What happens when we take into account the payload on the sleigh? Assuming that the average weight of presents Santa delivers to each child is 2 pounds, the sleigh is carrying 321,300 tons -- and that’s not counting Santa himself, who, judging by all those familiar pictures, is no lightweight. On land, a reindeer can pull no more than 300 pounds. Of course, Santa’s reindeer can fly. (True, no known species of reindeer can fly. However, biologists estimate that there are some 300,000 species of living organisms yet to be classified, and while most of these are insects and germs, we cannot rule out flying reindeer.) Now, there is a dearth of reliable data on flying reindeer, but let’s assume that a good specimen can pull ten times as much as a normal reindeer. This means that Santa needs 214,200 reindeer. Thus, the total weight of this airborne transportation system is in excess of 350,000 tons, which is roughly four times the weight of the Queen Elizabeth.

Now, 350,000 tons traveling at 650 miles per second creates enormous air resistance, and this will heat the reindeer up in the same fashion as a spacecraft re-entering the earth’s atmosphere. The two reindeer in the lead pair will each absorb some 14.3 quintillion joules of energy per second. In the absence of a NASA-designed heat shield, this will cause them to burst into flames spontaneously, exposing the pair behind them. The result will be a rapid series of deafening sonic booms, as the entire reindeer team is vaporized within 4.26 thousandths of a second. Meanwhile, Santa himself will be subjected to centrifugal forces 17,500 times greater than gravity. That should do wonders for his waistline.

It’s a lot of fun to play along with the myth, but sane adults don’t accept the story as literally true. But the theme of Miracle on 34th Street is that it doesn’t matter if the story is fact or fiction. The important thing is that if you believe in Santa strongly enough, he becomes real for you.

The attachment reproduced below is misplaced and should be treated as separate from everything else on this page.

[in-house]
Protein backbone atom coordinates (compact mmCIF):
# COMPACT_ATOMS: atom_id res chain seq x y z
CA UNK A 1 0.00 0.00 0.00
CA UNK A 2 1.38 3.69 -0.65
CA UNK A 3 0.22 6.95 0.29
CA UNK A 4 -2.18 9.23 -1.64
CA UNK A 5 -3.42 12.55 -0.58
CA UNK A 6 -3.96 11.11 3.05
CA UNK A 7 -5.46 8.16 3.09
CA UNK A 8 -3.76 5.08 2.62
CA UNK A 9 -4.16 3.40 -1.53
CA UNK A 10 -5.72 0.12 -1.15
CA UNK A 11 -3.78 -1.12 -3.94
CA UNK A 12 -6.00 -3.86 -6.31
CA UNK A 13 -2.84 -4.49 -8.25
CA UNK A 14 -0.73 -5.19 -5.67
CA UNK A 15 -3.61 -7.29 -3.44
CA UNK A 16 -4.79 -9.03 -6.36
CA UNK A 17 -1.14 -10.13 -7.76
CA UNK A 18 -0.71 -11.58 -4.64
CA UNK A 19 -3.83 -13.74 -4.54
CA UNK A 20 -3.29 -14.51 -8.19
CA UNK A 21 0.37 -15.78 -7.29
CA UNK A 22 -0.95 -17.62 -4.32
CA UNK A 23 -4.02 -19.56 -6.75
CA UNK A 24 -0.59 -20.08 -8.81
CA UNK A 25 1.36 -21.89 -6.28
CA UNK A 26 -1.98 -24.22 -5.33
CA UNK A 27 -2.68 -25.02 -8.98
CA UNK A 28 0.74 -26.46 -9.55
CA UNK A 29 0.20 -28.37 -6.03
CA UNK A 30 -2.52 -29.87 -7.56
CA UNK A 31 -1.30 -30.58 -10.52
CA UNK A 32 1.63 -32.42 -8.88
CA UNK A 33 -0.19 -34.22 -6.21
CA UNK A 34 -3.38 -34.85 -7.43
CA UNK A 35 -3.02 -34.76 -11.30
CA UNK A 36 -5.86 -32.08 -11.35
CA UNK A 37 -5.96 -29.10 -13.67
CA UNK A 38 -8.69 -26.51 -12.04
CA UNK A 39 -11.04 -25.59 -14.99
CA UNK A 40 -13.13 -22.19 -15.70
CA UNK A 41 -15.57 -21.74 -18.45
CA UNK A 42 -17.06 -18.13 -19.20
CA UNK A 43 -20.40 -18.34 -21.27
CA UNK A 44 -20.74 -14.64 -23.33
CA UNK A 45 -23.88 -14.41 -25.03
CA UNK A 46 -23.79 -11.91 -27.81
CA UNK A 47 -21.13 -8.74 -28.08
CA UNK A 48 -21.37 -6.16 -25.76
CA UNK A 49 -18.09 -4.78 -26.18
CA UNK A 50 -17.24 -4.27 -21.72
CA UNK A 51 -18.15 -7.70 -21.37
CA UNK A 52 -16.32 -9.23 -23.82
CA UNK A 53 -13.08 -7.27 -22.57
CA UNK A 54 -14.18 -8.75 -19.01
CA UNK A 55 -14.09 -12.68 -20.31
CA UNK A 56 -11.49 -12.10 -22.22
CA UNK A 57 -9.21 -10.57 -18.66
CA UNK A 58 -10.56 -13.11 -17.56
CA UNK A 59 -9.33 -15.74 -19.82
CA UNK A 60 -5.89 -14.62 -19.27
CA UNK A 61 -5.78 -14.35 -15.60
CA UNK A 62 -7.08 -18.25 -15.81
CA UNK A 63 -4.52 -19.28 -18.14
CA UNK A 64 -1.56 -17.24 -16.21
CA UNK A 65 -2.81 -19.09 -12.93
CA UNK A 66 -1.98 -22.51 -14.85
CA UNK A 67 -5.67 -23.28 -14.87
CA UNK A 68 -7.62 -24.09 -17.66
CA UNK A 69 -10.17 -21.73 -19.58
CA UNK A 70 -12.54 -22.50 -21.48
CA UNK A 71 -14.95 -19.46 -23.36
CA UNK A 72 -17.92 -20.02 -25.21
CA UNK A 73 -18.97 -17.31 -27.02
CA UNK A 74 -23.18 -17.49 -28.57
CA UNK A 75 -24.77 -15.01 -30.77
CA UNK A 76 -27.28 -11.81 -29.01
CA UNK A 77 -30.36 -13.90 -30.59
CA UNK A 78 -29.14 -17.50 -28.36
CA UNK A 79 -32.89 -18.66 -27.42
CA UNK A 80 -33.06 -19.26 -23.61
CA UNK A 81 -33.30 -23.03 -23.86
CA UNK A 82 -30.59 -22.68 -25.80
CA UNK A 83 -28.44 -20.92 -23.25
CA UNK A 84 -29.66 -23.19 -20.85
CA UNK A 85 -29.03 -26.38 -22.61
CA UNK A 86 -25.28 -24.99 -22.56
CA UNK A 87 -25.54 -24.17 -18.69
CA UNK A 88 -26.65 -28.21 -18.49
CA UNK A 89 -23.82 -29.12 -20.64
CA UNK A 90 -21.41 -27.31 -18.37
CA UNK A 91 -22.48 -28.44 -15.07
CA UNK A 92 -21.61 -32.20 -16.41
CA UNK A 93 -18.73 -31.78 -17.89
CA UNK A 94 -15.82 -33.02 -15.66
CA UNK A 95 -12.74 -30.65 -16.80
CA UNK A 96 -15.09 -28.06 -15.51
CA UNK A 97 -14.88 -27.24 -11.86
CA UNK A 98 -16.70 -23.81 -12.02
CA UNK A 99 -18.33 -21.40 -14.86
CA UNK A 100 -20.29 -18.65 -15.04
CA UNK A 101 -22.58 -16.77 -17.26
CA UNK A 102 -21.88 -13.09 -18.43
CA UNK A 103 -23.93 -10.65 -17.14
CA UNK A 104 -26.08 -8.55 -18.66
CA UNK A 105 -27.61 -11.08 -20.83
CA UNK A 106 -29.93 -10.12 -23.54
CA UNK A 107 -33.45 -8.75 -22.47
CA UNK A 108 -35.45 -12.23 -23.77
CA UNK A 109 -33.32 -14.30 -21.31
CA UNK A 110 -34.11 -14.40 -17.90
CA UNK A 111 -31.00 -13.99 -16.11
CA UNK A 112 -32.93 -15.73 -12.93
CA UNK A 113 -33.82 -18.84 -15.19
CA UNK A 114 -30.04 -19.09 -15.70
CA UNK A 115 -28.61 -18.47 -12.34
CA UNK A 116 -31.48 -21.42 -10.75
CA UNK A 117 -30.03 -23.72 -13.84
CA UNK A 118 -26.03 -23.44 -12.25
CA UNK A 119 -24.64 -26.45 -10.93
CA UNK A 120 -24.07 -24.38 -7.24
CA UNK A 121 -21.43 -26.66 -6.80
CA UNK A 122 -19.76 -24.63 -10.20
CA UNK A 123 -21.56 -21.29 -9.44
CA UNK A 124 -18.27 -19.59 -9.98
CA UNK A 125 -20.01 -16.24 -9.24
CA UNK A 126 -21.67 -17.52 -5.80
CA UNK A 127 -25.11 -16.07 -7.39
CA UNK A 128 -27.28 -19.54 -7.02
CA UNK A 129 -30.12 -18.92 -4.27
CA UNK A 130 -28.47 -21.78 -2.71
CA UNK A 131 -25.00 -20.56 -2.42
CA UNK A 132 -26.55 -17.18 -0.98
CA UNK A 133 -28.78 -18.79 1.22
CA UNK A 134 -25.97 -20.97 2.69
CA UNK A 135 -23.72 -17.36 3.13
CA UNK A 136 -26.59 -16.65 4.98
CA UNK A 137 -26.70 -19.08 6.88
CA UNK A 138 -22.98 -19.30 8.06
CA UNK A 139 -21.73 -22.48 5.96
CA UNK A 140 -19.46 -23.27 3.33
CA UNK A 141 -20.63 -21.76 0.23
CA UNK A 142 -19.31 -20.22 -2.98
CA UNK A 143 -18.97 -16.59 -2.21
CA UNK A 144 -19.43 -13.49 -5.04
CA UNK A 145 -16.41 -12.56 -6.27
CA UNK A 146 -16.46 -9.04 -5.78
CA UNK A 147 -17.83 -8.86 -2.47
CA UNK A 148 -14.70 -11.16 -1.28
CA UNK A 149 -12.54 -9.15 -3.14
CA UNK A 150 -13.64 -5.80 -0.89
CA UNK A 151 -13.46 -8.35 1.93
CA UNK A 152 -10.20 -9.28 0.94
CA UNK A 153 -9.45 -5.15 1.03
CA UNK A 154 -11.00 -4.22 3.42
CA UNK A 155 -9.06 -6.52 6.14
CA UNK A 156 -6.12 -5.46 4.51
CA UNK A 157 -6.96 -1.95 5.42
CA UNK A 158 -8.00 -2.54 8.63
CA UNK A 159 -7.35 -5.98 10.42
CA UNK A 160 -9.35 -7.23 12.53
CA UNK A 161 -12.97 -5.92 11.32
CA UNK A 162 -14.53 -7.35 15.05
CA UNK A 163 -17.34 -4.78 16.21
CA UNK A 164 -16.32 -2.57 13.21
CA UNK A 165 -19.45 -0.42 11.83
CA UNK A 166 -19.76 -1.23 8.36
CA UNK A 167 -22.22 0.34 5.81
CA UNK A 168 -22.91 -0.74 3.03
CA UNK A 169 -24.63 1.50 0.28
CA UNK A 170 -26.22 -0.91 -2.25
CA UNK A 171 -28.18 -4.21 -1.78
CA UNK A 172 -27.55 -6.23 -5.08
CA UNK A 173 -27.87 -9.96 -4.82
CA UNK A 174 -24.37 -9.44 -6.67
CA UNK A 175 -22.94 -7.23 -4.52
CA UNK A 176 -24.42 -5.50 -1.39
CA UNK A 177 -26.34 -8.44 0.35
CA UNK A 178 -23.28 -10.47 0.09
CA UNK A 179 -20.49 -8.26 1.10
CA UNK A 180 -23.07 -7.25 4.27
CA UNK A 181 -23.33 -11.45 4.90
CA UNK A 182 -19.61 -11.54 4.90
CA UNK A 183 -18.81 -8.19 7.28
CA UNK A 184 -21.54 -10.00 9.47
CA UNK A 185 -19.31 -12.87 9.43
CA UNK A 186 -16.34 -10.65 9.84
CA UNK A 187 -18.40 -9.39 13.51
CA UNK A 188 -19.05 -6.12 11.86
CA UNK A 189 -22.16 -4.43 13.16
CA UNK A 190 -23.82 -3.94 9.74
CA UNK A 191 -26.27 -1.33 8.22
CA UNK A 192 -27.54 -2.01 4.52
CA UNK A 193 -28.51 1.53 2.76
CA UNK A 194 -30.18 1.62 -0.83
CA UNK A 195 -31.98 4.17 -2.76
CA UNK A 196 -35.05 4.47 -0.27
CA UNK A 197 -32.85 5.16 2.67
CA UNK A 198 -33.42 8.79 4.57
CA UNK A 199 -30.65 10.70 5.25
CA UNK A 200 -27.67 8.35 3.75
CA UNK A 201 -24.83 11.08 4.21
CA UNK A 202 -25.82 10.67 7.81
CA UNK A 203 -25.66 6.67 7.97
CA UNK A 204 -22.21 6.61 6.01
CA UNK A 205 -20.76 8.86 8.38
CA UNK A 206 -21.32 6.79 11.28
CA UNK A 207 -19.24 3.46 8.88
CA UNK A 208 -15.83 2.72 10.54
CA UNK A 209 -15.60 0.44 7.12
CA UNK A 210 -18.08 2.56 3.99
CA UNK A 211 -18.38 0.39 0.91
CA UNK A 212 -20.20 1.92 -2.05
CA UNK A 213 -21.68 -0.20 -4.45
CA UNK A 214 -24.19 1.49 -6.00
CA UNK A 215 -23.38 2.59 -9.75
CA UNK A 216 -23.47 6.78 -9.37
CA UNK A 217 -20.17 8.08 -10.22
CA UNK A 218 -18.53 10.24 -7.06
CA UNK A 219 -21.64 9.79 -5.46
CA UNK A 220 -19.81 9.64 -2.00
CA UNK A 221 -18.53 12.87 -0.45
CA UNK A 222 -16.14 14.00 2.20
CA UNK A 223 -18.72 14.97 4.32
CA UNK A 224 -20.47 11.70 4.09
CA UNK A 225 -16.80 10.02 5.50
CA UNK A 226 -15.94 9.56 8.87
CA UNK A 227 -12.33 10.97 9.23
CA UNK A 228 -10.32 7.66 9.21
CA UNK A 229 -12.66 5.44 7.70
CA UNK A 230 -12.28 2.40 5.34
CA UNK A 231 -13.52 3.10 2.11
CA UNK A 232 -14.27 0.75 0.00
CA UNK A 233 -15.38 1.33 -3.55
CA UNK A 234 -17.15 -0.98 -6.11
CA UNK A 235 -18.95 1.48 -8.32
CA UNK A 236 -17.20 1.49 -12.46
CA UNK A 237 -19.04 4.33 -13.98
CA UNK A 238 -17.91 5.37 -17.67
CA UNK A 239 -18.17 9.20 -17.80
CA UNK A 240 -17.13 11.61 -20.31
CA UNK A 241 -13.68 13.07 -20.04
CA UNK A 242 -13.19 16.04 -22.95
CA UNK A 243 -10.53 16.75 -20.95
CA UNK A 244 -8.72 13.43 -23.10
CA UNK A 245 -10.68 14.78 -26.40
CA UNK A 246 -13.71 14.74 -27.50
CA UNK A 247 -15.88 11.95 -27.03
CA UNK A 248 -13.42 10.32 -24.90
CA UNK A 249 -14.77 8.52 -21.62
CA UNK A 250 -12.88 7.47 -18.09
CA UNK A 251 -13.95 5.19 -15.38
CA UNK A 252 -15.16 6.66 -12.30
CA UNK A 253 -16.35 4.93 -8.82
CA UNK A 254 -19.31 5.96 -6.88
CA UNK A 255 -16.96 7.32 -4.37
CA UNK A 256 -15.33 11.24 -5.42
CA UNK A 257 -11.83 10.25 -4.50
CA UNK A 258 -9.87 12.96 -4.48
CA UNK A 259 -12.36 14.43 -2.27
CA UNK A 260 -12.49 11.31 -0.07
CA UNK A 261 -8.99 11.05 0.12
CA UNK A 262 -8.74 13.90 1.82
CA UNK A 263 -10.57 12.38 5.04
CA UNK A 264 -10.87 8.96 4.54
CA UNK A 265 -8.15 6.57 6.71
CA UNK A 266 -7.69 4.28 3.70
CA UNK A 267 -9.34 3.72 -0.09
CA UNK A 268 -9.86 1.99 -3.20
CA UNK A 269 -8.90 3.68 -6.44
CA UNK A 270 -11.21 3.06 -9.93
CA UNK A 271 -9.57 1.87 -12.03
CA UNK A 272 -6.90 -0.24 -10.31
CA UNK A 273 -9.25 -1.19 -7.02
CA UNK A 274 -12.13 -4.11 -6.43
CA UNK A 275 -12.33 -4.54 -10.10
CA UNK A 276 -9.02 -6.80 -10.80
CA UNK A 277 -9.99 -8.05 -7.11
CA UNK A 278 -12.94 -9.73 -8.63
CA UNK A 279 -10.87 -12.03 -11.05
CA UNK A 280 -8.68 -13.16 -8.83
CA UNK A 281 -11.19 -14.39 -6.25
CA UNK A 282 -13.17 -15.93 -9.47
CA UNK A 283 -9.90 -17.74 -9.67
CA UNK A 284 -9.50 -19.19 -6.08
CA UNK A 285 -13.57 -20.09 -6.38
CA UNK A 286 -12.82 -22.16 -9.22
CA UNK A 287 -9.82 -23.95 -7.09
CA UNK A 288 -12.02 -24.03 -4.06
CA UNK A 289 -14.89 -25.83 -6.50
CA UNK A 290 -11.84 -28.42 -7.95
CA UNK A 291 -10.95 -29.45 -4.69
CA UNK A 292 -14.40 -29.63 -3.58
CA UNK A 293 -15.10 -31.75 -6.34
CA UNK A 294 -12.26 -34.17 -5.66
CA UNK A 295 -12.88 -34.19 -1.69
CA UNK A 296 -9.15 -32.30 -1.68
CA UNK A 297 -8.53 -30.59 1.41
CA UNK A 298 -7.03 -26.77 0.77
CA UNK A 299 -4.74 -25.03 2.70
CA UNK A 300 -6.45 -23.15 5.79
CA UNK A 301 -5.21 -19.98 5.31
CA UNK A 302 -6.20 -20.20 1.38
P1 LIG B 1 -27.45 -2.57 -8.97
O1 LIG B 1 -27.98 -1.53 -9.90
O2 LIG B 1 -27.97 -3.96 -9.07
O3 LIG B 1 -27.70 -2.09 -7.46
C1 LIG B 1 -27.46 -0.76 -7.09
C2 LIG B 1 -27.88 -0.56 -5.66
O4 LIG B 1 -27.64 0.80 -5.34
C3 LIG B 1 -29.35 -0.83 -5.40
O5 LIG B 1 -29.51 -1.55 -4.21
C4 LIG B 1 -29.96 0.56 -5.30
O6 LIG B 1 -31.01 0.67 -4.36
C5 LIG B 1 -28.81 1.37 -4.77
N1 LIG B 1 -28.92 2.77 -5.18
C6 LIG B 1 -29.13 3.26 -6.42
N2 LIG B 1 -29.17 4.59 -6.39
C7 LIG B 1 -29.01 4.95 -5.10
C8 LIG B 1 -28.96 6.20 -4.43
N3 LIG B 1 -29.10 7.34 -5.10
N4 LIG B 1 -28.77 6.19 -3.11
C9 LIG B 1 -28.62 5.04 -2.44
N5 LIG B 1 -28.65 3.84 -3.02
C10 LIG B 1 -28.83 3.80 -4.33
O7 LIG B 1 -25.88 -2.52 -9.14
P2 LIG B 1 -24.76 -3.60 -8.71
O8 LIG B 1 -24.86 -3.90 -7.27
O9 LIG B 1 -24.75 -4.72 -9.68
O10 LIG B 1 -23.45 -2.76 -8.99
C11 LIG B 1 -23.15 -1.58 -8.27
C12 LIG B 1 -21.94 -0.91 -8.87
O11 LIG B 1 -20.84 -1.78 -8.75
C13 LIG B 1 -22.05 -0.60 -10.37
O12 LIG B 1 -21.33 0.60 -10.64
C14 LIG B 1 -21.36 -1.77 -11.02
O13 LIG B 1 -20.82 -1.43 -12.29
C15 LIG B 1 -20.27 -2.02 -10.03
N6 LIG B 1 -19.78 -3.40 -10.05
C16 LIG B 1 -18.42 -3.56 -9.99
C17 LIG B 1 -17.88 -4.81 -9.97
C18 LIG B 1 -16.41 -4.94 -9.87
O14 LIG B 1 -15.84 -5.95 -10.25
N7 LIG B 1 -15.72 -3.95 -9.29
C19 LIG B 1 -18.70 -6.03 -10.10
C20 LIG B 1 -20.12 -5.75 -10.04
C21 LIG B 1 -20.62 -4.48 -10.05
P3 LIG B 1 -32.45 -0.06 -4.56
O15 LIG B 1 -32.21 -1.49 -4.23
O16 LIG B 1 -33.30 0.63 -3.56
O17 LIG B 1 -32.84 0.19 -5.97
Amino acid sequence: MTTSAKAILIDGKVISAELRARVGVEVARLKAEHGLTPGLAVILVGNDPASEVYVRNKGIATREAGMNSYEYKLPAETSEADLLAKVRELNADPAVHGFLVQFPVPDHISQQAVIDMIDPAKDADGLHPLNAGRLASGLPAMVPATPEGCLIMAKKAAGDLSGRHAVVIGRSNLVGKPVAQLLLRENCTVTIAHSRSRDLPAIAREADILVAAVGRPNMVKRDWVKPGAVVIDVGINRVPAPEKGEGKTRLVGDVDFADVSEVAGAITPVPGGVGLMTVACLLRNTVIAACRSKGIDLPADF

The difference between what is actual truth and what is termed as “relative truth” is important for us to understand. For instance, if you think that you can run off the edge of a cliff and defy gravity like the Road Runner and Wiley Coyote, it doesn’t matter how strong your belief—it won’t hold you up. Gravity will take over every time, and you’ll get hurt. If you believe with all your heart that I’m only going to preach for just five minutes…well, I’ve got news for you…you’re living in Santa Claus land! Belief is of real value…but only if it is justified by fact.

The actual story of Christmas – the birth of our Lord – also involves a miracle, but this one happens on an unknown street in Nazareth some 2000 years ago. A young lady named Mary was told she was going to give birth to the Son of God. So what, you might say…births happen all the time. But this was slightly different, seeing that Mary was a virgin. Let me ask you, do you really believe in the miracle of the virgin birth or do you think that part was just made up? Is the miracle of the incarnation literally true or is it a myth that we have pretended to believe for so long that it has just seems real?…

Christian apologist Norm Geisler wrote, “God is not asking you to take a blind leap of faith into the darkness. He’s asking you to take a reasonable step of faith into the light.” To believe in the Miracle on 34th Street is more like a blind leap of faith. But to believe in the miracle of the virgin birth, the atoning death, and bodily resurrection is a reasonable step of faith into the light.

From a sermon by Michael Luke, Miracle on 34th Street, 12/12/2009